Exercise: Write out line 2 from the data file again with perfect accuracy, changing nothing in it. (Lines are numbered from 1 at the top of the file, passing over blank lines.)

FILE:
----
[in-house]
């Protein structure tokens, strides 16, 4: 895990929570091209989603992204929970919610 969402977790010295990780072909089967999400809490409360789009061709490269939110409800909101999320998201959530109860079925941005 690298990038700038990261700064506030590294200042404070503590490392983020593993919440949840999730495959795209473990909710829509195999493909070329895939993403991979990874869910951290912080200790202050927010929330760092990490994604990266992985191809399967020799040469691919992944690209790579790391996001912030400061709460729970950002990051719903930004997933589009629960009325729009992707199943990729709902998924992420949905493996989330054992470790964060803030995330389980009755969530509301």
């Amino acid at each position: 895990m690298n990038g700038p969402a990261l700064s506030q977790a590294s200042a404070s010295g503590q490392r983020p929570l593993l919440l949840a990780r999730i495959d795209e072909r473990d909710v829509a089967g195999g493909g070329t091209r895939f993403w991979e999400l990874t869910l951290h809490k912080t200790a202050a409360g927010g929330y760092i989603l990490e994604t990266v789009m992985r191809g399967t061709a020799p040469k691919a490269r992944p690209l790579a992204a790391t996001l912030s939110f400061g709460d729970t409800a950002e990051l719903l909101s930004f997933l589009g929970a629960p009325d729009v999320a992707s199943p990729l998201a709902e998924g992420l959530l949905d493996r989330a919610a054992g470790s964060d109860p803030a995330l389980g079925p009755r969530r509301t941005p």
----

């Protein structure tokens, strides 16, 4: 895990929570091209989603992204929970919610 969402977790010295990780072909089967999400809490409360789009061709490269939110409800909101999320998201959530109860079925941005 690298990038700038990261700064506030590294200042404070503590490392983020593993919440949840999730495959795209473990909710829509195999493909070329895939993403991979990874869910951290912080200790202050927010929330760092990490994604990266992985191809399967020799040469691919992944690209790579790391996001912030400061709460729970950002990051719903930004997933589009629960009325729009992707199943990729709902998924992420949905493996989330054992470790964060803030995330389980009755969530509301």